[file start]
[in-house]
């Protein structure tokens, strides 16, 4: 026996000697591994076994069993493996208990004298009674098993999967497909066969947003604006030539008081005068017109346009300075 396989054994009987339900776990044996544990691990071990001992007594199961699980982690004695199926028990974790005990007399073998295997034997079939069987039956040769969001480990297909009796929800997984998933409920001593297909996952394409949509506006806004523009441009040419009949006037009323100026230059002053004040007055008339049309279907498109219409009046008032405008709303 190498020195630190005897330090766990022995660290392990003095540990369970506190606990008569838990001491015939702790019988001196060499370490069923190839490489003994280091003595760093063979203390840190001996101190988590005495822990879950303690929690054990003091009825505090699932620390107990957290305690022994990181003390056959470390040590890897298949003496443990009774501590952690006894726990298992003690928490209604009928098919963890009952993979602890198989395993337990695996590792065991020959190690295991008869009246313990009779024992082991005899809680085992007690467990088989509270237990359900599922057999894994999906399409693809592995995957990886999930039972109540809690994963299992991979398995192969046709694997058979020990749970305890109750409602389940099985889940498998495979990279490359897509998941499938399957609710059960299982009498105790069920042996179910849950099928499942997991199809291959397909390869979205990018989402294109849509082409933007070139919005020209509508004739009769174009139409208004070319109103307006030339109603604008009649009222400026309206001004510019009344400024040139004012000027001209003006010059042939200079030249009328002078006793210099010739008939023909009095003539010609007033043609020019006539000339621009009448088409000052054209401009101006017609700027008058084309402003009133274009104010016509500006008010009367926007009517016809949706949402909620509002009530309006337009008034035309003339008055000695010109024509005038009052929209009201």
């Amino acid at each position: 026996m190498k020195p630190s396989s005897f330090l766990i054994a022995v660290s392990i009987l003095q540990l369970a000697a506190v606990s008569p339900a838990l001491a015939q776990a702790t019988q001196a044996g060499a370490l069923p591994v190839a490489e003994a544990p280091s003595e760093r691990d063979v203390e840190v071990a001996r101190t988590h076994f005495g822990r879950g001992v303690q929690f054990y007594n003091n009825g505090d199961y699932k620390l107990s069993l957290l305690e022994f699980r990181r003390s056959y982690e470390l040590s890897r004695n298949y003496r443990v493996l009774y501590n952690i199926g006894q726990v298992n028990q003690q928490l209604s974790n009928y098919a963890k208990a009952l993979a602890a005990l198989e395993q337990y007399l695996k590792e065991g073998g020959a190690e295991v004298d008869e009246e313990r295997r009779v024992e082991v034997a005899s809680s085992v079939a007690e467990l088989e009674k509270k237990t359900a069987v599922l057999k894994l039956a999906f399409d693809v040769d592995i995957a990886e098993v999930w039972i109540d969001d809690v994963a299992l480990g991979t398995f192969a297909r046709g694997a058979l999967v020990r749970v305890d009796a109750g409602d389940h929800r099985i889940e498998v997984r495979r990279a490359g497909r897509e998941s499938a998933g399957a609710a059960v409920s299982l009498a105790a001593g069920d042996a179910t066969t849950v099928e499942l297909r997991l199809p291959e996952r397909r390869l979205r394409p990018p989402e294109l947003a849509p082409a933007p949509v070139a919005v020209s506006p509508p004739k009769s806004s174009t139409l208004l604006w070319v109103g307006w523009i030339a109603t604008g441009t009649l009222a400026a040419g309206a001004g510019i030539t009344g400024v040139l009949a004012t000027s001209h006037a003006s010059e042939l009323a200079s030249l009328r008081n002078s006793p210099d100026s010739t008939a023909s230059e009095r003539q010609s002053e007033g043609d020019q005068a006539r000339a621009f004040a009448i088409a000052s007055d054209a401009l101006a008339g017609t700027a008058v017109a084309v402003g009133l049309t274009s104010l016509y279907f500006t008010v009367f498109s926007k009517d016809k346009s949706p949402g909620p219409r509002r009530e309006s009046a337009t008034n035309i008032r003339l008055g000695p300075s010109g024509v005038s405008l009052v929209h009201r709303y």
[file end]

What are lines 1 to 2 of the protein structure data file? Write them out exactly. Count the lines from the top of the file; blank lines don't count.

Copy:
[in-house]
């Protein structure tokens, strides 16, 4: 026996000697591994076994069993493996208990004298009674098993999967497909066969947003604006030539008081005068017109346009300075 396989054994009987339900776990044996544990691990071990001992007594199961699980982690004695199926028990974790005990007399073998295997034997079939069987039956040769969001480990297909009796929800997984998933409920001593297909996952394409949509506006806004523009441009040419009949006037009323100026230059002053004040007055008339049309279907498109219409009046008032405008709303 190498020195630190005897330090766990022995660290392990003095540990369970506190606990008569838990001491015939702790019988001196060499370490069923190839490489003994280091003595760093063979203390840190001996101190988590005495822990879950303690929690054990003091009825505090699932620390107990957290305690022994990181003390056959470390040590890897298949003496443990009774501590952690006894726990298992003690928490209604009928098919963890009952993979602890198989395993337990695996590792065991020959190690295991008869009246313990009779024992082991005899809680085992007690467990088989509270237990359900599922057999894994999906399409693809592995995957990886999930039972109540809690994963299992991979398995192969046709694997058979020990749970305890109750409602389940099985889940498998495979990279490359897509998941499938399957609710059960299982009498105790069920042996179910849950099928499942997991199809291959397909390869979205990018989402294109849509082409933007070139919005020209509508004739009769174009139409208004070319109103307006030339109603604008009649009222400026309206001004510019009344400024040139004012000027001209003006010059042939200079030249009328002078006793210099010739008939023909009095003539010609007033043609020019006539000339621009009448088409000052054209401009101006017609700027008058084309402003009133274009104010016509500006008010009367926007009517016809949706949402909620509002009530309006337009008034035309003339008055000695010109024509005038009052929209009201």